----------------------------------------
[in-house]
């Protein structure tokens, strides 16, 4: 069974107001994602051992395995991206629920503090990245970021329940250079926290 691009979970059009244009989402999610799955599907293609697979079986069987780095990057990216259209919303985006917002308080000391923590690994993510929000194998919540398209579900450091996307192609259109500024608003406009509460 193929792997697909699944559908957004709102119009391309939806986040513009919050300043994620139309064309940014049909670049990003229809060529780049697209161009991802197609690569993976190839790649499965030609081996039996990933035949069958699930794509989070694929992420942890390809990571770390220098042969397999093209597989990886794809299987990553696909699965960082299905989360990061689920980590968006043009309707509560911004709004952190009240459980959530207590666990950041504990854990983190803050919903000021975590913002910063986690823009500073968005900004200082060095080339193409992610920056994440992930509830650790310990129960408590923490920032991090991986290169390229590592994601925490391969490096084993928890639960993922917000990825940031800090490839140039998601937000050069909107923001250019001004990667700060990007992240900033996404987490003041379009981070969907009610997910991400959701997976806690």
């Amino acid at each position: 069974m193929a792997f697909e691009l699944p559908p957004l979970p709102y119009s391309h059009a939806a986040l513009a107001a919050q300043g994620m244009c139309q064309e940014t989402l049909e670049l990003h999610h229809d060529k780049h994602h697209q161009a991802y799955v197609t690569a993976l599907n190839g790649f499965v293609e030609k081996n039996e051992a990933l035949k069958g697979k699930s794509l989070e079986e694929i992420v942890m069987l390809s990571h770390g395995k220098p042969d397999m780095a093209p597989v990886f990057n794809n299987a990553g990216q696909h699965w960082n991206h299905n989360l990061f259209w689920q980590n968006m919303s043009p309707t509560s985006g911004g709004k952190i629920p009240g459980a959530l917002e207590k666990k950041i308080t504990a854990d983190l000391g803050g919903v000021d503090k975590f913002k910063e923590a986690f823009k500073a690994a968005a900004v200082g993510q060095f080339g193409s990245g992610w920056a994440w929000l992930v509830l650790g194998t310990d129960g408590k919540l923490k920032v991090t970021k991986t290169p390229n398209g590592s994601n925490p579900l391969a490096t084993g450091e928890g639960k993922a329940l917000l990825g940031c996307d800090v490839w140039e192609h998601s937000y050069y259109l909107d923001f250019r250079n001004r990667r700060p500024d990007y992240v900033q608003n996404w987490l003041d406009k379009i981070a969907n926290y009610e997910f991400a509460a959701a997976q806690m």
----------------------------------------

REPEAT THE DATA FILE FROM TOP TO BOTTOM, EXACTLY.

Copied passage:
[in-house]
């Protein structure tokens, strides 16, 4: 069974107001994602051992395995991206629920503090990245970021329940250079926290 691009979970059009244009989402999610799955599907293609697979079986069987780095990057990216259209919303985006917002308080000391923590690994993510929000194998919540398209579900450091996307192609259109500024608003406009509460 193929792997697909699944559908957004709102119009391309939806986040513009919050300043994620139309064309940014049909670049990003229809060529780049697209161009991802197609690569993976190839790649499965030609081996039996990933035949069958699930794509989070694929992420942890390809990571770390220098042969397999093209597989990886794809299987990553696909699965960082299905989360990061689920980590968006043009309707509560911004709004952190009240459980959530207590666990950041504990854990983190803050919903000021975590913002910063986690823009500073968005900004200082060095080339193409992610920056994440992930509830650790310990129960408590923490920032991090991986290169390229590592994601925490391969490096084993928890639960993922917000990825940031800090490839140039998601937000050069909107923001250019001004990667700060990007992240900033996404987490003041379009981070969907009610997910991400959701997976806690």
């Amino acid at each position: 069974m193929a792997f697909e691009l699944p559908p957004l979970p709102y119009s391309h059009a939806a986040l513009a107001a919050q300043g994620m244009c139309q064309e940014t989402l049909e670049l990003h999610h229809d060529k780049h994602h697209q161009a991802y799955v197609t690569a993976l599907n190839g790649f499965v293609e030609k081996n039996e051992a990933l035949k069958g697979k699930s794509l989070e079986e694929i992420v942890m069987l390809s990571h770390g395995k220098p042969d397999m780095a093209p597989v990886f990057n794809n299987a990553g990216q696909h699965w960082n991206h299905n989360l990061f259209w689920q980590n968006m919303s043009p309707t509560s985006g911004g709004k952190i629920p009240g459980a959530l917002e207590k666990k950041i308080t504990a854990d983190l000391g803050g919903v000021d503090k975590f913002k910063e923590a986690f823009k500073a690994a968005a900004v200082g993510q060095f080339g193409s990245g992610w920056a994440w929000l992930v509830l650790g194998t310990d129960g408590k919540l923490k920032v991090t970021k991986t290169p390229n398209g590592s994601n925490p579900l391969a490096t084993g450091e928890g639960k993922a329940l917000l990825g940031c996307d800090v490839w140039e192609h998601s937000y050069y259109l909107d923001f250019r250079n001004r990667r700060p500024d990007y992240v900033q608003n996404w987490l003041d406009k379009i981070a969907n926290y009610e997910f991400a509460a959701a997976q806690m």